As I write this, it is evident that autumn is here. The farmers are busy harvesting corn and beans. The air is thick with dust from the fields, and it doesn’t matter if you live in the middle of town or not, dust travels and covers the landscape. Unfortunately, it also lands on the end table in my living room.
Autumn in Iowa is my favorite season. The days can be warm, the nights are cool. The bugs are almost absent after the recent cold spell. The plants in the garden have given us the last of their bounty before winter sets in. Canning is in full swing for some with the hopes of saving portions of that bounty for winter.
It seems in Iowa the seasons are always in flux. In the spring, we wished for the hot summer nights. During the sweltering heat of summer, we wished for these cool autumn nights. We wonder where the time went. We wonder where summer went. Sure, we may get a late rush of warm weather, but we know that winter is coming.
Autumn is a time of plenty, a time of fulfillment in which the richness of nature becomes abundantly visible, but also a time that nature points beyond itself by the fragility of its passing beauty. We tend to miss the beauty around us. We tend to just drive by trying to get to this place and that place, all in a hurry and miss the little details of nature.
When I take the time to slow down (which isn’t as much as I should), I can get overwhelmed by the beauty of the landscape unfolding itself before my eyes. I love it when nature shows off, and I am dazzled by the bright colors of the trees. The yellow of the hickory trees, the different shades of red from the maples and oaks, and the green of the willows - together they form this fantastic spectacle. When the sky is full of mysterious cloud formations, and just as I walk down the path, the sun’s rays burst through the clouds and cover the land with their light, making the cornfields look like a golden tapestry.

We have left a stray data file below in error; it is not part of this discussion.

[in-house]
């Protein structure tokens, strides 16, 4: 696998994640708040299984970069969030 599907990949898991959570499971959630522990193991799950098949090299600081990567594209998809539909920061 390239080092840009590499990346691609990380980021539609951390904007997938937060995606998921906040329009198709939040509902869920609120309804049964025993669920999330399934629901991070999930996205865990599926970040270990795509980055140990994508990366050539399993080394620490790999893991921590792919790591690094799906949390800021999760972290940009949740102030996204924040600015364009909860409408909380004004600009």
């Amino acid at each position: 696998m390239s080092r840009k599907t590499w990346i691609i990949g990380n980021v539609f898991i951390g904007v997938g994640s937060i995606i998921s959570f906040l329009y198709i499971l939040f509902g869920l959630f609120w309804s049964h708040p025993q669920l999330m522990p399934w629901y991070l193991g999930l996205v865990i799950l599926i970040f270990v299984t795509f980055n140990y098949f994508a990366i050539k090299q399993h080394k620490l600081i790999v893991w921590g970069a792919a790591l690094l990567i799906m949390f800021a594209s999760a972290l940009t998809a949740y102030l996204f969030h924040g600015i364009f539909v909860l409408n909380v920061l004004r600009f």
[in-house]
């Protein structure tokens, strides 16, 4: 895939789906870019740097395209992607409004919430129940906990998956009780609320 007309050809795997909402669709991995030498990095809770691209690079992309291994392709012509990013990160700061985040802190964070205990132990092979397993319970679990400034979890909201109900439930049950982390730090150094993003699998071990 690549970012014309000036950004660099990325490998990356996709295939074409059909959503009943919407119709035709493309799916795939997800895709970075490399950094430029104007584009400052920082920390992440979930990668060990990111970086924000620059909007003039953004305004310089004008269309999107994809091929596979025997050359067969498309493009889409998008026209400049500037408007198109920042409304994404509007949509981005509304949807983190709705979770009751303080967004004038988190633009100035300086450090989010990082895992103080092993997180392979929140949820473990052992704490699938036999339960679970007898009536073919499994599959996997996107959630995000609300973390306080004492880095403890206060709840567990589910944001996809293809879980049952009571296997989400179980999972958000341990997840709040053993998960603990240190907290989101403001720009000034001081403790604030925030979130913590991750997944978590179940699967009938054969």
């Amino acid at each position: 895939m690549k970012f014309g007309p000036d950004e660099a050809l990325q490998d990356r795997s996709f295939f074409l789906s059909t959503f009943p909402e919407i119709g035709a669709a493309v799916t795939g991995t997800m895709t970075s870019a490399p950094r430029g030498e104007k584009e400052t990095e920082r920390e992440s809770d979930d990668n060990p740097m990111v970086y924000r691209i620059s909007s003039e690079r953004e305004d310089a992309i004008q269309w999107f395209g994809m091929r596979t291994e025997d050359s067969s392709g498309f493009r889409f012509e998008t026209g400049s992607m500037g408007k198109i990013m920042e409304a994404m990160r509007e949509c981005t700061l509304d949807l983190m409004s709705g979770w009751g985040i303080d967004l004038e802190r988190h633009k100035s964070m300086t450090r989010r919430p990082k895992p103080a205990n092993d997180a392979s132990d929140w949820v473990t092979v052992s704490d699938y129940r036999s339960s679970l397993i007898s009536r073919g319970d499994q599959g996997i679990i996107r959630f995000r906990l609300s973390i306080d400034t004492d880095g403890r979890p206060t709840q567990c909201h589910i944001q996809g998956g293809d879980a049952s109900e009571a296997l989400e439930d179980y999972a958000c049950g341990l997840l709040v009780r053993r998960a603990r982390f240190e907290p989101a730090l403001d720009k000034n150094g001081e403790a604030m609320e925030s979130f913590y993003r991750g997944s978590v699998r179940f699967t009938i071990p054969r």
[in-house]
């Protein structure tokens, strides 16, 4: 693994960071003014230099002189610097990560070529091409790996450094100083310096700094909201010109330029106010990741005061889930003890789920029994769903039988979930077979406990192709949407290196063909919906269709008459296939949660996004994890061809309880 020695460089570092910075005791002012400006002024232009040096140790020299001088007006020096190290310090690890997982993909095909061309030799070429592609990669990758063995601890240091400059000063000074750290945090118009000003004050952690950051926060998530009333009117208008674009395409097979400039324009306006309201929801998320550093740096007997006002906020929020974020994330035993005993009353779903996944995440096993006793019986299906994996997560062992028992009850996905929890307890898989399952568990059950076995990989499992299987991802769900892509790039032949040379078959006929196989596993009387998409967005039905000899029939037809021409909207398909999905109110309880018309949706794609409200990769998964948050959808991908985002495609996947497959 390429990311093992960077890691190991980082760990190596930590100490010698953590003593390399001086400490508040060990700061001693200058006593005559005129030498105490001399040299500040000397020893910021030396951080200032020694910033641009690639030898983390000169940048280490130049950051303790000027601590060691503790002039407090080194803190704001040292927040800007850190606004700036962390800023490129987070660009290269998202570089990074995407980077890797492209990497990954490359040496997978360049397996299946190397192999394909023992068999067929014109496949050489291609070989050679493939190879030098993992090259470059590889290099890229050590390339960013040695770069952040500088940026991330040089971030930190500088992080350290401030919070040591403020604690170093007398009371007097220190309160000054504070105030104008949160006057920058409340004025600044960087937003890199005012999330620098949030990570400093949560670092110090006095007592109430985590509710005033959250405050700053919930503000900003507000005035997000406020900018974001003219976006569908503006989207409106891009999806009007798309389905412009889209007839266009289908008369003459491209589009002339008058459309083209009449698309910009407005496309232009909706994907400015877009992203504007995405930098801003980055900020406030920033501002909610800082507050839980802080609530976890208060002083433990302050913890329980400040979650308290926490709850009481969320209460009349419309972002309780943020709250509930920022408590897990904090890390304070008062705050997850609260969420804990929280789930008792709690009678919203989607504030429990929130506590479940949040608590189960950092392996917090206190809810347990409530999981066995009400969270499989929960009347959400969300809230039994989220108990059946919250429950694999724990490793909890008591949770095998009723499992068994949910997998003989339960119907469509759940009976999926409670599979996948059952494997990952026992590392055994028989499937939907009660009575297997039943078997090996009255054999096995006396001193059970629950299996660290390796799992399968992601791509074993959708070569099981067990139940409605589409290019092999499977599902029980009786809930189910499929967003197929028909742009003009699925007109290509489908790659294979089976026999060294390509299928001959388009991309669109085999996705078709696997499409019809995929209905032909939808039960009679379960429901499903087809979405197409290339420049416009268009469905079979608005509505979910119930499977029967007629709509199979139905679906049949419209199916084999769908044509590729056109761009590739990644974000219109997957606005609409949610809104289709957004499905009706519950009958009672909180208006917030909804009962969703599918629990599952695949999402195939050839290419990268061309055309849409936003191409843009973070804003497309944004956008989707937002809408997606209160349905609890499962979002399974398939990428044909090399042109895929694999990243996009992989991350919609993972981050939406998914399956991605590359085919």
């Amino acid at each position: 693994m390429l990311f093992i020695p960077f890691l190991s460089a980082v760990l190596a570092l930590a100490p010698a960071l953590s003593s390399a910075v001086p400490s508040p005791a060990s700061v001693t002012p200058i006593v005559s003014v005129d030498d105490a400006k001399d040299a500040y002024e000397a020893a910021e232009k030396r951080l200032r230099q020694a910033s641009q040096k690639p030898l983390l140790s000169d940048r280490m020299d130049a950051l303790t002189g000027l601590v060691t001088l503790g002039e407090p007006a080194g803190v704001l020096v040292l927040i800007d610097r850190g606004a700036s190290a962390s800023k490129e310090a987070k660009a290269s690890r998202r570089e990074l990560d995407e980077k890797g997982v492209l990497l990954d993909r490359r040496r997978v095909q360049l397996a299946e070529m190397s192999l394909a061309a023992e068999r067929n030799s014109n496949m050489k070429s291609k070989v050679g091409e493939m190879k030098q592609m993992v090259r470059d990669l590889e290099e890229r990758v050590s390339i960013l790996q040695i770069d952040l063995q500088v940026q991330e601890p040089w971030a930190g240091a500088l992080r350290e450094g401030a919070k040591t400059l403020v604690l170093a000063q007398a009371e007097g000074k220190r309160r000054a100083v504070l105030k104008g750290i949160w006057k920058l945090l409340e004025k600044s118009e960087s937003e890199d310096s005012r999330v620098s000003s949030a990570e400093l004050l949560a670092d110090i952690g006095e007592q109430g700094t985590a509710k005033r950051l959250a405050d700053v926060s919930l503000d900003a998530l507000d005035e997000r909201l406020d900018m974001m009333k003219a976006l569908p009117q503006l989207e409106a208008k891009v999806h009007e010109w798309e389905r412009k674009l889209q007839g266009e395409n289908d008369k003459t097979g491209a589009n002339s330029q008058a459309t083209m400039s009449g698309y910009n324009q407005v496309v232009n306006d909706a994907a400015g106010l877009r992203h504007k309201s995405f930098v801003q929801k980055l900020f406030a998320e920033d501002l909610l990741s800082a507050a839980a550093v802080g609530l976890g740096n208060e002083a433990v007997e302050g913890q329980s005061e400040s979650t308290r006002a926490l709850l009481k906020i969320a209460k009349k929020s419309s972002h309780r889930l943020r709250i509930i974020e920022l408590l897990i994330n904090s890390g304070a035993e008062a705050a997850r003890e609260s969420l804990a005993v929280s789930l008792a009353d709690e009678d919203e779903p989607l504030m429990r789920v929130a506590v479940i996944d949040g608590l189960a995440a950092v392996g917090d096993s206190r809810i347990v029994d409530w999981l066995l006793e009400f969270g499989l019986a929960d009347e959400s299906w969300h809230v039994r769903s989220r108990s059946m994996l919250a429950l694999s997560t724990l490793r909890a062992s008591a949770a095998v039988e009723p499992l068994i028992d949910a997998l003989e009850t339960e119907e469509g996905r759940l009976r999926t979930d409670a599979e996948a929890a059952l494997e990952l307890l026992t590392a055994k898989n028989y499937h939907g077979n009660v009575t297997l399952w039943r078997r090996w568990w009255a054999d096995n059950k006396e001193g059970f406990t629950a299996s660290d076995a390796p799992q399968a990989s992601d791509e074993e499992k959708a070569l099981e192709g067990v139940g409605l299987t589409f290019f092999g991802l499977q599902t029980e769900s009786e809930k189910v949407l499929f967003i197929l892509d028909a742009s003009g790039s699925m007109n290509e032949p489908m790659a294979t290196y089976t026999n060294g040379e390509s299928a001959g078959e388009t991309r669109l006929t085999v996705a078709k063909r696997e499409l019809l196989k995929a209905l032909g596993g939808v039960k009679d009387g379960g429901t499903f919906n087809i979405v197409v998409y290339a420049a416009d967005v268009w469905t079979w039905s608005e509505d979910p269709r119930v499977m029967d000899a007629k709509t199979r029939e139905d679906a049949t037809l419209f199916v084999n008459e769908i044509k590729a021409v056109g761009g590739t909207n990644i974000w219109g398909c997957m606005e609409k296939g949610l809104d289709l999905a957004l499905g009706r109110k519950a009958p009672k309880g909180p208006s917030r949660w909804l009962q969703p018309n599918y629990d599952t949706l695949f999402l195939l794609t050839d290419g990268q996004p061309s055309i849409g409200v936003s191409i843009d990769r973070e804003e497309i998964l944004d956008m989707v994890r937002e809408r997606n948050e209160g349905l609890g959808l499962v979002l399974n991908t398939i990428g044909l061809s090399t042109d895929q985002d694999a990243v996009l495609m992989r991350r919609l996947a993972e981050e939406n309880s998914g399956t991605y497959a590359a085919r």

The beauty of fall is unbelievable. It is at moments like this that I can only agree with the psalmist: “The hills are girded with joy, they shout for joy, yes, they sing” (Psalm 65:12–13).
Only a few weeks from now, those colorful leaves will have whirled to the ground and the trees will be bare, announcing the coming of winter and snow. It will only be a few months before all the hills will be white, covered with a thick blanket of frozen snow. But then we can remember the rich powers hidden underneath that will show themselves again to those who have the patience to wait.
Travis Segar, Pastor for Care and Community